Thanks to Anna from FSB Associates for sending me this book for review.
Jean-Baptiste Charbonneau lived in the first half of the 19th century. He was born to Sacagawea, a native American famous as the translator for the Lewis and Clark expedition and to Toussaint Charbonneau, a French Canadian fur trader. Baptiste’s story begins in the wilds of America as his family journeys west with the great explorers. William Clark took Baptiste under his wing and became his guardian when his parents left to continue trapping after the expedition was complete. With Clarke’s influence and those of others in his circle, the eighteen-year old Baptiste traveled to Paris and then Germany as an apprentice to a young Duke whose life’s work was documenting the natural sciences. With Baptiste’s command of languages and his knowledge of native and non-native cultures he was able to impart much to the interested Europeans. But the very purpose of his presence in Europe also led to some difficult culture divides which further enlightened Baptiste.
Many years ago I read the huge novel, Sacagawea by Anna Lee Waldo. I enjoyed it so much and was therefore very excited when I found out about Across the Endless River. I can’t remember many details about Waldo’s book aside from the fact I liked it but I do know that Across the Endless River is quite different. It touches just briefly on Sacagawea (it is about her son after all) and his life as a young boy. It is rich in detail where it needs to be – such as the description of Clark and Baptiste bonding (page 15):
Cruzatte had begun to play his fiddle, one of the old Breton tunes the men favored and Pomp stamped half-rhythmically to the music. He gave forth little squeals, surprised and pleased at the explosions of wetness that his feet made upon the captain’s leggings. It turned into a dance as Clark lifted his feet and turned the boy back and forth. Seaman, Clark’s good-natured Newfoundland, barked and wagged his tail, striding into the water to join in the fun. Everyone laughed, Clark most heartily of all, and Sacagawea saw that more than one man had to turn away to hide moist eyes.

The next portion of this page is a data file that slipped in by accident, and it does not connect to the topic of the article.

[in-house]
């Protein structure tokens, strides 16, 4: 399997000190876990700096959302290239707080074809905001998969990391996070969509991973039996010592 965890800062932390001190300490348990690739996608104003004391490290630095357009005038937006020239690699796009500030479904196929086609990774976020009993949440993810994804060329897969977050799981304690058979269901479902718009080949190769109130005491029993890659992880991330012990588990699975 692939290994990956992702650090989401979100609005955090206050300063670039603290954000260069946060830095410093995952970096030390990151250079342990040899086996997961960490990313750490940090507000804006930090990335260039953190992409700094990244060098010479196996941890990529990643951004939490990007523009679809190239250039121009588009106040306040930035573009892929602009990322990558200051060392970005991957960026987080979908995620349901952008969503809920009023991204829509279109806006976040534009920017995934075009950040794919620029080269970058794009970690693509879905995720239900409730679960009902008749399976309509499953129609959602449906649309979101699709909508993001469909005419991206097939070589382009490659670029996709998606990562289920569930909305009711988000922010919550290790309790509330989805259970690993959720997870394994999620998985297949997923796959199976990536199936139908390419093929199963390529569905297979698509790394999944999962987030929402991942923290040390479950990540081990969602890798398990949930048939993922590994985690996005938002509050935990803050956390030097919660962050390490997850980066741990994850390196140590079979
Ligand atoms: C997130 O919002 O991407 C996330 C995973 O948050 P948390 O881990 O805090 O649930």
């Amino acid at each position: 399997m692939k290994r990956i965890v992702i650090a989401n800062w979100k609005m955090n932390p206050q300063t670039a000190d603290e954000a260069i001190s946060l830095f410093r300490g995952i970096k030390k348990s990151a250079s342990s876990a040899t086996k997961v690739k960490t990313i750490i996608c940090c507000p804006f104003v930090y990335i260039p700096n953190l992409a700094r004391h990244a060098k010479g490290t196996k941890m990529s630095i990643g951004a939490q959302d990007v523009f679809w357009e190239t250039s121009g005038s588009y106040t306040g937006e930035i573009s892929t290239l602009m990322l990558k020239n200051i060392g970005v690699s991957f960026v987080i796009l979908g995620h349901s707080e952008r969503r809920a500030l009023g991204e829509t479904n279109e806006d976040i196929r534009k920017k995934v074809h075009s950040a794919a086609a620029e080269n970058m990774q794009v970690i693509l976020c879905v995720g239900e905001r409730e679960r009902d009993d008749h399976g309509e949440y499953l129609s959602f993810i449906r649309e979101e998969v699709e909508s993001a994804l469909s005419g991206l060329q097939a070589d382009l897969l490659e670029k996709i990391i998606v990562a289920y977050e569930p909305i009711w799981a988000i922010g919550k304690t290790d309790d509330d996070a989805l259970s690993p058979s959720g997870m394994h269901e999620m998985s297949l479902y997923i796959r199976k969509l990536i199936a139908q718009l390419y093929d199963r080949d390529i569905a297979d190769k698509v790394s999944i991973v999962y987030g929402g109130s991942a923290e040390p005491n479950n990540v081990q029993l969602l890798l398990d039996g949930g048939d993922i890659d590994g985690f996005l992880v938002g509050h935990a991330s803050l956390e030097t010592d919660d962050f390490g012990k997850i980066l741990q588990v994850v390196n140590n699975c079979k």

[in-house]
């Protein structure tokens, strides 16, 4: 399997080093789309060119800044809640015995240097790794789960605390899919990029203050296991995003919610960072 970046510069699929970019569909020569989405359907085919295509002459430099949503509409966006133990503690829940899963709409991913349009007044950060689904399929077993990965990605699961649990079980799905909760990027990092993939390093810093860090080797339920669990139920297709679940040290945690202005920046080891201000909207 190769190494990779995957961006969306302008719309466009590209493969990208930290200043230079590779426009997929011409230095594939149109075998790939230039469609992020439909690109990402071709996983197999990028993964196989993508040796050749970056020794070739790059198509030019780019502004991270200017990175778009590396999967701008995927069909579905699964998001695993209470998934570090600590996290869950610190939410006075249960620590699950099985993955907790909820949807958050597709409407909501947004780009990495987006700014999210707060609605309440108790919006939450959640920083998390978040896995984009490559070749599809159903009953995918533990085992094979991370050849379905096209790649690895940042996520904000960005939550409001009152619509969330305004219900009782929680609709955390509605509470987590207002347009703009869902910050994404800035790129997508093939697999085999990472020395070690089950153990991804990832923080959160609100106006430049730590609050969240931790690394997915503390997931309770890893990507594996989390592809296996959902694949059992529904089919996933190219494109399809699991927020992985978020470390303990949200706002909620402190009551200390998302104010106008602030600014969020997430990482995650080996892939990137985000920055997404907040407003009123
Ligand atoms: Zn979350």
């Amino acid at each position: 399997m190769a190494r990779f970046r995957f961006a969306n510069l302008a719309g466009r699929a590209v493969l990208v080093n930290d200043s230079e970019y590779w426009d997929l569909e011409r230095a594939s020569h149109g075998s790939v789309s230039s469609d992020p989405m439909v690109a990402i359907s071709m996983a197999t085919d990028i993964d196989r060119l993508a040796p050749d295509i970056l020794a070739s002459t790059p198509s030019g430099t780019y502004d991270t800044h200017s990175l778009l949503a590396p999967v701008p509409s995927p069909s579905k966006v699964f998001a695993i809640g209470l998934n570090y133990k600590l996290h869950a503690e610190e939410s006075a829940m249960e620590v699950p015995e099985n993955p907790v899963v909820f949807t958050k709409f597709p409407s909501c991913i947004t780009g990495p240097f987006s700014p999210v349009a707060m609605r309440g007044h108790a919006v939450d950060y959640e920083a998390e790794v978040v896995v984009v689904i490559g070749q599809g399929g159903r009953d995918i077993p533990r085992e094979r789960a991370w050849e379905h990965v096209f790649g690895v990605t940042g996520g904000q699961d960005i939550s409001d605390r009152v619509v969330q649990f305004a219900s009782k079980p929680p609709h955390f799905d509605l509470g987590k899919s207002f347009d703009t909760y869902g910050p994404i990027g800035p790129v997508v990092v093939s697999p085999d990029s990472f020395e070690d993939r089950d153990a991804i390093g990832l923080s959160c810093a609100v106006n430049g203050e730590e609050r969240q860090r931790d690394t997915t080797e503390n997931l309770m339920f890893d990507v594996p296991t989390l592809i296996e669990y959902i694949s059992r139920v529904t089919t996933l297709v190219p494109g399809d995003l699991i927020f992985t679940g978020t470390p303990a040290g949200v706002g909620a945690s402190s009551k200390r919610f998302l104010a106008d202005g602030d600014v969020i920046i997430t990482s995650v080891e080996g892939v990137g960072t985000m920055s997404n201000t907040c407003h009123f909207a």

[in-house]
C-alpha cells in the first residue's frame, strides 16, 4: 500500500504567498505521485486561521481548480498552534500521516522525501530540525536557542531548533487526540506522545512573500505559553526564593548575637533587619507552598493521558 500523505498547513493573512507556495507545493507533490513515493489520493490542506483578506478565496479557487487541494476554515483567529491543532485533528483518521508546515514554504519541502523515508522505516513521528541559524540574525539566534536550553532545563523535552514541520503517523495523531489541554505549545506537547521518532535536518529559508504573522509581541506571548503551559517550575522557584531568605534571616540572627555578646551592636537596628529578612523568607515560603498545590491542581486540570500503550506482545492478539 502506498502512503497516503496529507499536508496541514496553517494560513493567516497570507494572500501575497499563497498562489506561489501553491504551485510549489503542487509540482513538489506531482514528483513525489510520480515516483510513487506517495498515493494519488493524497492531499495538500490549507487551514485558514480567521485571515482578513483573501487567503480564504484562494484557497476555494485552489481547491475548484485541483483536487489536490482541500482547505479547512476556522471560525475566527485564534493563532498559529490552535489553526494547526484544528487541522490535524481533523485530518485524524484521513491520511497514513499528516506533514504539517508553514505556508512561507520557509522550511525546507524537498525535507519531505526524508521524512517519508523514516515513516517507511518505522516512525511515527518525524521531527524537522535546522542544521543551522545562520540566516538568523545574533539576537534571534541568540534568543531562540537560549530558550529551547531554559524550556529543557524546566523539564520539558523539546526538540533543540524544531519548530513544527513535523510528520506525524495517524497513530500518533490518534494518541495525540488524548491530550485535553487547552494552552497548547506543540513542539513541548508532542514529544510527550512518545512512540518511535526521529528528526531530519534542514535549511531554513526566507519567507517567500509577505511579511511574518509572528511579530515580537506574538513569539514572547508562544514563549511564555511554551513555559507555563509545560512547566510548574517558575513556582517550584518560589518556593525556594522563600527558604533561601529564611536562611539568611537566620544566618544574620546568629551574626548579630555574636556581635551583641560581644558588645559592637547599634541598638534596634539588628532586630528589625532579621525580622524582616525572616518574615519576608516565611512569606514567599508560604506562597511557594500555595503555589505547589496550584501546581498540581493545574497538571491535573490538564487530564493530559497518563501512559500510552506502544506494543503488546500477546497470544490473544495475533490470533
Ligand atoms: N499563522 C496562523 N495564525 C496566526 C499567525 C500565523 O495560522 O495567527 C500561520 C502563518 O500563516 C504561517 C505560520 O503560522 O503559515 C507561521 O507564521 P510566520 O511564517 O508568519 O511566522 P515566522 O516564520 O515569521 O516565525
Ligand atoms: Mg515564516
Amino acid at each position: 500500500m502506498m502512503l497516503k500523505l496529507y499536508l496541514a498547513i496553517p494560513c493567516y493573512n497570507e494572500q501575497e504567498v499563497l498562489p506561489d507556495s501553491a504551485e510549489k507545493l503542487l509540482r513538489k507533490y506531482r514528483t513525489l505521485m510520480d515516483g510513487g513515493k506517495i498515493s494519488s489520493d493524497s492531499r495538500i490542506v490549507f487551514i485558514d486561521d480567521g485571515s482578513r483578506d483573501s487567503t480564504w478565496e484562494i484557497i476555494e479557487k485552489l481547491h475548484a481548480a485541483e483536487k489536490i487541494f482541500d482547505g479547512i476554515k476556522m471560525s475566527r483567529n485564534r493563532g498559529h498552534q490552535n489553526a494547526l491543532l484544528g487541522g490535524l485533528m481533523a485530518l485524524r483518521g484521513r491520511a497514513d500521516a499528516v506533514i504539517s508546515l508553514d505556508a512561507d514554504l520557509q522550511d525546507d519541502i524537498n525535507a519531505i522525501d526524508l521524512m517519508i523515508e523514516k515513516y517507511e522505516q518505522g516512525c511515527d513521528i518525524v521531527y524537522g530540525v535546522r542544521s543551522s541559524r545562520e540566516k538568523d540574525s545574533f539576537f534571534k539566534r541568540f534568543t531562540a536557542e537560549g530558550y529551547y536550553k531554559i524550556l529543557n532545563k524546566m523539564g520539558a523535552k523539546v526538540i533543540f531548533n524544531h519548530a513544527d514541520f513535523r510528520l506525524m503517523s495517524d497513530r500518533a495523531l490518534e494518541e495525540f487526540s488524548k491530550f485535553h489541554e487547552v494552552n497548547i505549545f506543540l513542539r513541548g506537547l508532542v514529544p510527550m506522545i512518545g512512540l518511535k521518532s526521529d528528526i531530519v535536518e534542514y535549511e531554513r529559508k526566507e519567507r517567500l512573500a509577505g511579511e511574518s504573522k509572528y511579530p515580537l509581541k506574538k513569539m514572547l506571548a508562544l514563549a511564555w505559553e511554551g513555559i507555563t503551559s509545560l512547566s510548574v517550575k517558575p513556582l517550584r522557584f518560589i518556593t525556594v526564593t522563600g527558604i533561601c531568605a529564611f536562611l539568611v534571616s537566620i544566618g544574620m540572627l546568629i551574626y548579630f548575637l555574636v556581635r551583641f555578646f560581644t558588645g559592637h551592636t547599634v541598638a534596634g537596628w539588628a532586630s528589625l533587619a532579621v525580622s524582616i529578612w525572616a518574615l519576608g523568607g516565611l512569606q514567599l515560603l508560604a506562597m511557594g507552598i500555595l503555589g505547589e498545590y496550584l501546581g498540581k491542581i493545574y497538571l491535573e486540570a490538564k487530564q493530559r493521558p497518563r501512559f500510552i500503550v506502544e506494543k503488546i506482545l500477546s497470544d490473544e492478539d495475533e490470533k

Clark goes on to play an important role in Baptiste’s life.
I thoroughly enjoyed this book. It has all the elements of the kind of historical novel that I enjoy – adventure, travel and an array of cultures. I also particularly enjoyed how the author managed to convey Baptiste as a young man encountering sights, scenes and people for the first time. It was like looking through his eyes at awe-inspiring events. From an article published by Thad Carhart, titled Imagining the Past in Paris, the author writes:
Another clear difference was the absence of cars, though factoring them out mentally also involved imagining the presence of horses...lots of horses. As I examined the numberless paintings at Carnavalet, I thought a lot about the look, the sound, and the smell of tens of thousands of horses plying the streets of Paris close to 200 years ago. Merely disposing of their manure -- and Paris was very well organized in this department -- was a Herculean task daily. And, just as in our day, when playboys often drive Porsches and tradesmen more likely use vans, the paintings reveal fancy thoroughbreds ridden solo by dandies, sturdy draft horses pulling huge wagons, and bony nags hitched to battered carts.
For anyone who enjoys historical novels set when America was young (and Europe was, well, not), this novel is for you.